THE Court of Tax Appeals (CTA) has affirmed its ruling that canceled Titanium Corp.’s tax liabilities worth P9.22 million inclusive of interests for the taxable year 2011.
In a 26-page decision dated Feb. 13 and made public on Feb. 16, the CTA full court agreed with its third division that said the commissioner of internal revenue (CIR) did not afford the firm due process when it did not address its arguments in the final assessment notice.
“A party’s fundamental right to due process includes the right to be informed of the various issues involved in a proceeding and the reasons for the decision rendered by the quasi-judicial agency,” Associate Justice Lanee S. Cui-David said in the ruling.
The tax court said Titanium was left unaware of how its arguments disputing the tax assessment were considered.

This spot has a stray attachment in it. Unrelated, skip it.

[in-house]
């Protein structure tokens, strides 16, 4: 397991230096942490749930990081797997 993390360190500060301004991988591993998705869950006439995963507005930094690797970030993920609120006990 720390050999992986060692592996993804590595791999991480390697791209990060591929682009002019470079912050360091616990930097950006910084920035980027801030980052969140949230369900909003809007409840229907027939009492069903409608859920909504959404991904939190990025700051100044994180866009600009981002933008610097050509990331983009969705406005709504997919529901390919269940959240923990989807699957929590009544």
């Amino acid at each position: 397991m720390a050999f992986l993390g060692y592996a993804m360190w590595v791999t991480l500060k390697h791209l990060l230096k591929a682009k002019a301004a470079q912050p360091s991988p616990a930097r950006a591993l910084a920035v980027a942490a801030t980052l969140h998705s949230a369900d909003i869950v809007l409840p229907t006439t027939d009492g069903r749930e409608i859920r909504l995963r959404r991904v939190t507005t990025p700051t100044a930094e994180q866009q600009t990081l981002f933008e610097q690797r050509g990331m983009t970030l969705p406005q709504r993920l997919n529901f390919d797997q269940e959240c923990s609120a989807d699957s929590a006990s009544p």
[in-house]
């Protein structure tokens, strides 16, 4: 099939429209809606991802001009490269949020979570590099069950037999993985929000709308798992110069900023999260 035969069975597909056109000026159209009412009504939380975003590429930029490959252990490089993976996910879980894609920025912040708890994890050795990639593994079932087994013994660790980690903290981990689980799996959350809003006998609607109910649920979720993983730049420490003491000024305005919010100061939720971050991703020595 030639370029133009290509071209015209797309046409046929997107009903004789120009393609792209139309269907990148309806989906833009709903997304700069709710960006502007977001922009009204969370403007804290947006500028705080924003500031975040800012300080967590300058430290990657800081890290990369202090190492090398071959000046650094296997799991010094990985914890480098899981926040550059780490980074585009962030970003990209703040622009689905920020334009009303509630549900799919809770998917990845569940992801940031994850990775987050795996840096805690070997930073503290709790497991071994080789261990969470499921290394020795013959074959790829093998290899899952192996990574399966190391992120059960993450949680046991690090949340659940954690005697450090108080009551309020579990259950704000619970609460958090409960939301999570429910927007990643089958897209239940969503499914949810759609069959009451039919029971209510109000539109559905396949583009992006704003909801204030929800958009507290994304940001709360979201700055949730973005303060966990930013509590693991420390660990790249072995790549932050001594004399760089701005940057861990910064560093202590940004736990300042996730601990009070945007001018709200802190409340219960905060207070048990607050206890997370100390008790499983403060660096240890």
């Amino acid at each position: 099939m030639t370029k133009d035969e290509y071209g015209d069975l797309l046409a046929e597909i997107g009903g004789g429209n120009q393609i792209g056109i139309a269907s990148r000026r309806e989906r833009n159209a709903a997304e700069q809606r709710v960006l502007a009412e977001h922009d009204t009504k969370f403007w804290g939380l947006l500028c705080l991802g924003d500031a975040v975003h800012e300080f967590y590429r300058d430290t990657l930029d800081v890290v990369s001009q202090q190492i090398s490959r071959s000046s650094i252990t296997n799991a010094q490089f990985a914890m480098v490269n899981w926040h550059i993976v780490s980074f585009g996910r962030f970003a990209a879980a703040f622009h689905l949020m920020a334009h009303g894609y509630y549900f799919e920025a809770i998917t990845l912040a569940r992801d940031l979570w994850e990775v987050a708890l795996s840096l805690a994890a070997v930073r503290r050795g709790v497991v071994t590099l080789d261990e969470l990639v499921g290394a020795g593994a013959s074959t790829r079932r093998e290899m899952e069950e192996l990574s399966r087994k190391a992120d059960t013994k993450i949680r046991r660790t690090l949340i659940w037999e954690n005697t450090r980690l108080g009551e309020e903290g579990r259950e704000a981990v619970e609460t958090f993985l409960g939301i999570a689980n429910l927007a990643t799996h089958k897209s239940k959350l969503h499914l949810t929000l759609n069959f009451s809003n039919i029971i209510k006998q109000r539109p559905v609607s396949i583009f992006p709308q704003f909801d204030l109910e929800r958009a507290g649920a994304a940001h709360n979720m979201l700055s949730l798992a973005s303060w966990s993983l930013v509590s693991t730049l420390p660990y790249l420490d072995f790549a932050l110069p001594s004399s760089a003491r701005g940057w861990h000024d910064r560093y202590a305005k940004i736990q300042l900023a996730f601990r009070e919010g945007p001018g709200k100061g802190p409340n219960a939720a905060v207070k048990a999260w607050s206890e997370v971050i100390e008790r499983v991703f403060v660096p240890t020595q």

In a 2020 resolution, the CTA Third Division voided the tax assessment representing the firm’s alleged deficiency income tax, value-added tax, extended withholding tax, withholding tax on compensation, and documentary stamp tax for 2011.
Citing Supreme Court jurisprudence, the tax court said the final decision on the disputed assessment must be canceled since revenue officers were not authorized through a new letter of authority to recommend the issuance of the decision.
The CIR argued that it duly notified the firm of the factual and legal basis of its issuance of the subject tax assessment. The official said the firm was able to file its protest but did not present any relevant documents to support its defenses against the deficiency tax findings.
The CTA disagreed, saying the final assessment only reiterated the same findings it said in its preliminary notice, without explaining why it rejected the firm’s arguments.
“It is true that the Commissioner is not obliged to accept the taxpayer’s explanations; however, when he or she rejects these explanations, he or she must give some reason for doing so,” the tax tribunal said.
“He or she must give the particular facts upon which his or her conclusions are based, and those facts must appear in the record.” — John Victor D. Ordoñez